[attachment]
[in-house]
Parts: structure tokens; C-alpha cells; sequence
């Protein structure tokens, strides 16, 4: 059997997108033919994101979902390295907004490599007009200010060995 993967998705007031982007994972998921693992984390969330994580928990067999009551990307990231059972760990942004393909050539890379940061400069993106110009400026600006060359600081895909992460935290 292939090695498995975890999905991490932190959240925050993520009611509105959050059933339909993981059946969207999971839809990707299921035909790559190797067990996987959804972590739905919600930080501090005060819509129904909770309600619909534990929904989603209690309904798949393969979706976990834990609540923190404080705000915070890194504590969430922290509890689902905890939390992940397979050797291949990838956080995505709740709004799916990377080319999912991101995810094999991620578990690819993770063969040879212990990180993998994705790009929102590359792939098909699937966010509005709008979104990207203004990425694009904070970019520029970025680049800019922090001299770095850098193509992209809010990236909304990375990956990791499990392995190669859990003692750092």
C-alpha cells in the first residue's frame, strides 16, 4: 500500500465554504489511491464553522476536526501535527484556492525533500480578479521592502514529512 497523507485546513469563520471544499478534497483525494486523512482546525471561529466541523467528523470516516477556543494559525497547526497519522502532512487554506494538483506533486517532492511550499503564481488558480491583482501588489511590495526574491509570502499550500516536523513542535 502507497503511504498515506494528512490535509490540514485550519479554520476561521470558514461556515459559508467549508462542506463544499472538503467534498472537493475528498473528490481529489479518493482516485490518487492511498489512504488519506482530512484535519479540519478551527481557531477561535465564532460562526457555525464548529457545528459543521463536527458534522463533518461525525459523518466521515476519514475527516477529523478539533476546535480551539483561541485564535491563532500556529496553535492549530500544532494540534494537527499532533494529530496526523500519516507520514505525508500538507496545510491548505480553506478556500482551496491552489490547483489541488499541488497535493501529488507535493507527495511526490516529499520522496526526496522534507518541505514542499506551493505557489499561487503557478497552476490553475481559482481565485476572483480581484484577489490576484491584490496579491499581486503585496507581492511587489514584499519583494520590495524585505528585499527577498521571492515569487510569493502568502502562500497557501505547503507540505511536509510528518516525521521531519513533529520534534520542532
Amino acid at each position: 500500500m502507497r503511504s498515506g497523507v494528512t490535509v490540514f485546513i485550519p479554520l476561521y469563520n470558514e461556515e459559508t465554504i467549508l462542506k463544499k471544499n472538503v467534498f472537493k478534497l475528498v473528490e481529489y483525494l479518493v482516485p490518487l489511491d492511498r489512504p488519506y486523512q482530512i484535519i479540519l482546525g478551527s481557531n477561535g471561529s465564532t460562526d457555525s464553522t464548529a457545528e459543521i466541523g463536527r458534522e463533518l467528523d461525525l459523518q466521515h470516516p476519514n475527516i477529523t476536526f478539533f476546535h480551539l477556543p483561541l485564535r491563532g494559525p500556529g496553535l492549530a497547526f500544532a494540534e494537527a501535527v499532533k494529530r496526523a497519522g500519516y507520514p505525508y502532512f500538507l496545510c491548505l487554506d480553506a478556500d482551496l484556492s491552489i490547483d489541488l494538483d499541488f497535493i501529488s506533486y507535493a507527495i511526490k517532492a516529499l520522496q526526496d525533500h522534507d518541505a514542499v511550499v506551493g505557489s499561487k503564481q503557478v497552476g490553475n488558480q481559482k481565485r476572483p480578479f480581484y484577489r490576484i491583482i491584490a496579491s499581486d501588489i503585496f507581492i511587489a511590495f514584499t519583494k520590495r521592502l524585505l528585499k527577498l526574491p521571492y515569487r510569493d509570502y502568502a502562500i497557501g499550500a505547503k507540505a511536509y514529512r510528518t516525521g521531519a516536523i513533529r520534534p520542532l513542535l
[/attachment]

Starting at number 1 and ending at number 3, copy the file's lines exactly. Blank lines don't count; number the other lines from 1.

[in-house]
Parts: structure tokens; C-alpha cells; sequence
């Protein structure tokens, strides 16, 4: 059997997108033919994101979902390295907004490599007009200010060995 993967998705007031982007994972998921693992984390969330994580928990067999009551990307990231059972760990942004393909050539890379940061400069993106110009400026600006060359600081895909992460935290 292939090695498995975890999905991490932190959240925050993520009611509105959050059933339909993981059946969207999971839809990707299921035909790559190797067990996987959804972590739905919600930080501090005060819509129904909770309600619909534990929904989603209690309904798949393969979706976990834990609540923190404080705000915070890194504590969430922290509890689902905890939390992940397979050797291949990838956080995505709740709004799916990377080319999912991101995810094999991620578990690819993770063969040879212990990180993998994705790009929102590359792939098909699937966010509005709008979104990207203004990425694009904070970019520029970025680049800019922090001299770095850098193509992209809010990236909304990375990956990791499990392995190669859990003692750092």